There was a lawsuit and everything. And at the end of the day, I got post-concussion syndrome, I struggled for many years. And at the end of the day, we settled for a number.

And, but like, out of that number, I got around 10% of it, even though I was the person that suffered the most. And that really showed that, like, you know, the system doesn't work sometimes. And that, you know, if someone dies, and they sue, you pay them off with money.

And that is the value that, in essence, sometimes we are portrayed to have. And advocacy really spoke to me in the way of saying, okay, wait, like, money's great. And like, we are a capitalist society.

But like, human life is not worth a million dollars, two, three, five, even a billion. You know, there isn't a number you can quantify it with. 


BPR: I'm so sorry that happened to you. And I mean, that's amazing that you've turned such a horrible situation into such a positive thing with your work with advocacy.

Joshua Bances: Yeah. And I'm doing undocumented students tomorrow.

And one of the things that I'll be talking about is my sister. And that was actually something I said in Capitol Hill, because my part of it was actually lobbying for, like, urging Congress to actually allow Dream Act students to be able to access federal money. And the reason why that's close, I guess, to my heart is because my sister went to UCLA.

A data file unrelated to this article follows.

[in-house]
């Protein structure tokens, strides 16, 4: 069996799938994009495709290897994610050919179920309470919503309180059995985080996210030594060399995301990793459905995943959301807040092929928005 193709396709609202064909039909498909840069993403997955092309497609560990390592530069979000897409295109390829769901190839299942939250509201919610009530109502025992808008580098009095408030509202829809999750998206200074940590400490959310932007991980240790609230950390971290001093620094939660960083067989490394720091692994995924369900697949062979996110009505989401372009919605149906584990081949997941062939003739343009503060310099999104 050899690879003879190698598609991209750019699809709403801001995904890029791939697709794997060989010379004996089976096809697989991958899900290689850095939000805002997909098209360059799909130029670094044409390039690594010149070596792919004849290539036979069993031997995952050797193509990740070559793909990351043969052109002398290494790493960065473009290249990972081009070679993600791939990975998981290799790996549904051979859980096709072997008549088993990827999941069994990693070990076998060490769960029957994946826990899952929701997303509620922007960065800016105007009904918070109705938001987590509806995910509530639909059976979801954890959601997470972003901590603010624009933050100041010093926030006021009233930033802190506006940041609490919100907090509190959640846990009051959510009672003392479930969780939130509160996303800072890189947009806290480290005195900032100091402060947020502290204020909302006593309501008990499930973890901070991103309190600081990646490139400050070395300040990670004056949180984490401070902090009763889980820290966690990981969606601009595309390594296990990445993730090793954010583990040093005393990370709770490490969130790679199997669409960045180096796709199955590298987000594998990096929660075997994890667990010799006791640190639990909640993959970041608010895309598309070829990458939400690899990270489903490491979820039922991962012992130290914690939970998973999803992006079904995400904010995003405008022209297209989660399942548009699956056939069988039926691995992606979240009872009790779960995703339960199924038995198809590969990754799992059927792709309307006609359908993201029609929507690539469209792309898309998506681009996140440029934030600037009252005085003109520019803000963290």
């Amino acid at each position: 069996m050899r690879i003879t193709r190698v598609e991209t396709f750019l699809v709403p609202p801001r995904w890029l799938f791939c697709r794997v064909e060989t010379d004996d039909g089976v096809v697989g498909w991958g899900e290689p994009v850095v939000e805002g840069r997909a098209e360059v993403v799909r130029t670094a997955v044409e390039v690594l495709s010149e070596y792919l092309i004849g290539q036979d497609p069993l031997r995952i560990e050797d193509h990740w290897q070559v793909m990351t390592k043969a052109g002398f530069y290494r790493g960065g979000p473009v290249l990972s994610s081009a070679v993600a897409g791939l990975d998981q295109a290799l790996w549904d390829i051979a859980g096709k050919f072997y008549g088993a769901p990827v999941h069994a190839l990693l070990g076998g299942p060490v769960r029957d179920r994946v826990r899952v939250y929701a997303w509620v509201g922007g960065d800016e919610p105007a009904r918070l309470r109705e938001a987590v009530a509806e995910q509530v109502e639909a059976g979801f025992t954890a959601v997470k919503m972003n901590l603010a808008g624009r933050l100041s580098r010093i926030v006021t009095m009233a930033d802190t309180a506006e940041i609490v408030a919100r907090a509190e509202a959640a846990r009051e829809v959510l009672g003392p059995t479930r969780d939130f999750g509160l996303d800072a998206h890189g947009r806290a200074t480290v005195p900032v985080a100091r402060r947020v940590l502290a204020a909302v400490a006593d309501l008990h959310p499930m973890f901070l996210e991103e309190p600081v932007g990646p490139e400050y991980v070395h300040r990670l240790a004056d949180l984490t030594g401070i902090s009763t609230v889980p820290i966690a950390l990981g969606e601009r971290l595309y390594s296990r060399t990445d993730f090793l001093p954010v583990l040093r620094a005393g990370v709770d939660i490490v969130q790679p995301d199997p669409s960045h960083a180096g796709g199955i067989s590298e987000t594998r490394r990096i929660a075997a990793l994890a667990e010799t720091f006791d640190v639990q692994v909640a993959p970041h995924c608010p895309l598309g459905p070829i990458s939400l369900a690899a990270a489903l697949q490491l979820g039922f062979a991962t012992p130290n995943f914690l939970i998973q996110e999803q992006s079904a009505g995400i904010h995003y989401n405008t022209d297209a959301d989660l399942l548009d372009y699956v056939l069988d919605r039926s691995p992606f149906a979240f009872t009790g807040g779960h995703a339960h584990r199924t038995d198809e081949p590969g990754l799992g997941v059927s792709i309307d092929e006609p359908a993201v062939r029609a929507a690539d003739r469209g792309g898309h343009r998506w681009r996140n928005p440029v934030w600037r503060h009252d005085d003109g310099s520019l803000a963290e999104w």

And my sister is 23 years younger than me. No, older than me. Sorry.

We're 23 years apart. Okay. So she really was more like a mom to me.

But she wasn't able to come to UCLA. Because, even though she got a full ride to it, she did not have her documents because my parents immigrated from Guatemala, along with my sister when she was eight years old. And they asked her for her social security number, and she wasn't able to come.

So then she poured her entire life into making sure I would have everything she did. So I think that's why I see undocumented students now. And I think it's great how they have this opportunity that I know my sister would have really fought for.


BPR: So in your personal opinion, what do you personally think are some of the biggest challenges that UCLA students are facing on campus? This can be transfer students, regular students…

Joshua Bances: Go ahead. Sure. So I think, you know, what makes me very unique when it comes to, you know, obviously I am a transfer student, but I am the age of all the sophomores.